To some extent, it’s undoubtedly unfair to reduce Pope Francis’s visit to Ireland this weekend entirely to a referendum on his handling of the Church’s clerical sexual abuse scandals. The vastly changed social landscape compared to the last time a pope was here almost 40 years ago was visible, among other things, from the relatively light crowds that packed city streets as Pope Francis moved through Dublin.
Just hours after Pope Francis condemned the “repugnant crimes” of sexual abuse by clergy during his two-day trip to Ireland, news broke in the United States that a former papal ambassador to the country is accusing Pope Francis of having known about abuse allegations against former Cardinal Theodore McCarrick and failing to act.
Pope Francis on Saturday met eight survivors of clerical abuse for 90 minutes during his 32-hour trip to Ireland. The group included not only those sexually abused by clergy, but also people who spent time in industrial schools and mother and baby homes, all of which have been the settings for abuse scandals.
Cardinal Blase Cupich offered a powerful admission that Church leaders “cannot pretend to teach” on matters such as the family and love without acknowledging the scandal of clerical sex abuse, which looms ever larger over the global Catholic Church at the moment.
When Colm O’Gorman left home just after he turned 18 years old, he spent six months on the streets of Dublin homeless and wondering what he did wrong in life to be sexually abused by a Catholic priest for years. Now he’s only left with words to describe the agony of long ago, but the horror never left him.
Catholics filled with righteous anger over the vile behavior of the former archbishop of Washington, Theodore McCarrick, and Catholics determined to help reform the Church in order to cleanse the Church and prevent similar wickedness in the future, have something to learn from Rabbi Fackenheim. In our case, the lesson must be: Don’t give the Evil One victories.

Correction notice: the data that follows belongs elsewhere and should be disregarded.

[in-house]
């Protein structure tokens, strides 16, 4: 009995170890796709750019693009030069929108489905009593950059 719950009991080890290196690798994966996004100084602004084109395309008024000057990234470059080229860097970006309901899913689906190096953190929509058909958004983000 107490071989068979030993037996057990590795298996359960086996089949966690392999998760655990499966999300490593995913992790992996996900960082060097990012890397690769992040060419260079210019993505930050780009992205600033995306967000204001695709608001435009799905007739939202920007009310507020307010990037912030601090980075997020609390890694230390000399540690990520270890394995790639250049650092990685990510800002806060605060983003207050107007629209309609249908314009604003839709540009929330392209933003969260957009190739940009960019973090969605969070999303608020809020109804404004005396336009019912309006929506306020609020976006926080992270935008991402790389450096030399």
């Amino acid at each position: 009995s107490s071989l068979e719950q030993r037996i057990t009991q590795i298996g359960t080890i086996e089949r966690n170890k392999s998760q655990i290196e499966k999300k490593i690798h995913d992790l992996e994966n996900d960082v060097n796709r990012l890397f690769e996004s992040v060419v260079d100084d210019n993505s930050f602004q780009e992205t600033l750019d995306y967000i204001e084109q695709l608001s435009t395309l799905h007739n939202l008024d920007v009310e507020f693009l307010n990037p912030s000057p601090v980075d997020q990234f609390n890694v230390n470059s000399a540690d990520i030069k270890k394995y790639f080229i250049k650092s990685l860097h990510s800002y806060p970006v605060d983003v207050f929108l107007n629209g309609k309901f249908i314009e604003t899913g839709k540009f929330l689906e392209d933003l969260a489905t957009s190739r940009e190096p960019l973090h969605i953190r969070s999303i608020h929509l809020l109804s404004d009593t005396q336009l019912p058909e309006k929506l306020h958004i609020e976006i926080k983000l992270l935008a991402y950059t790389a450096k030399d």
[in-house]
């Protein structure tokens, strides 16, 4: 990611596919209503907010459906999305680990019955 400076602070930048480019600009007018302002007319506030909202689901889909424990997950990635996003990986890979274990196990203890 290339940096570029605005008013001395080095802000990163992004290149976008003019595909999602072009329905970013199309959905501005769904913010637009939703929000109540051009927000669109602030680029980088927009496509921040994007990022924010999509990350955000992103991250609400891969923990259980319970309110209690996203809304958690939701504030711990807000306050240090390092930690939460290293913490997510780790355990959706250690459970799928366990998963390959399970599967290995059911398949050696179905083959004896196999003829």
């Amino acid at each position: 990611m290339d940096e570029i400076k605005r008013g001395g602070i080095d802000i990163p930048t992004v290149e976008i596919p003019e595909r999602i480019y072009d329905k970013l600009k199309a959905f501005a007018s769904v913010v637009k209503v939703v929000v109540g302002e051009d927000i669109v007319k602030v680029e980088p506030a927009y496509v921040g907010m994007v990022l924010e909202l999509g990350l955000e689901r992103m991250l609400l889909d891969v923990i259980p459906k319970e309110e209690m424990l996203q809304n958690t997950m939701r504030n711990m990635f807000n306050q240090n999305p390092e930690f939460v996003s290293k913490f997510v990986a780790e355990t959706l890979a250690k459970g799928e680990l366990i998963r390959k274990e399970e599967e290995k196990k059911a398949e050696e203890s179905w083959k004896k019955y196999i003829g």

Many of our Bishops in the United States have reflected wisely and well on the situation facing the Church in the United States concerning the sexual abuse of minors by members of the clergy. The Pennsylvania Grand Jury report detailing incidents is just the latest in a sad and shameful story.
In a forceful letter released just ahead of his Aug. 25-26 trip to Ireland, and just after the blistering Pennsylvania Grand Jury report on sex abuse crimes and cover-ups in six dioceses, Pope Francis wrote Monday “no effort must be spared to create a culture able to prevent such situations from happening, but also to prevent the possibility of their being covered up and perpetuated.”
Although Pope Francis got credit from survivors for good intentions after a letter on Monday on the abuse crisis in which he confessed that the Church “showed no care for the little ones; we abandoned them,” the overall reaction perhaps could be summarized as, “We’ve heard it all before.”
If Cardinal Donald Wuerl of Washington is forced to resign after last week’s Pennsylvania Grand Jury report raised questions over his handling of abuser priests while head of the Pittsburgh diocese, a leading victims’ advocate believes “many cardinals and bishops would also have to go.”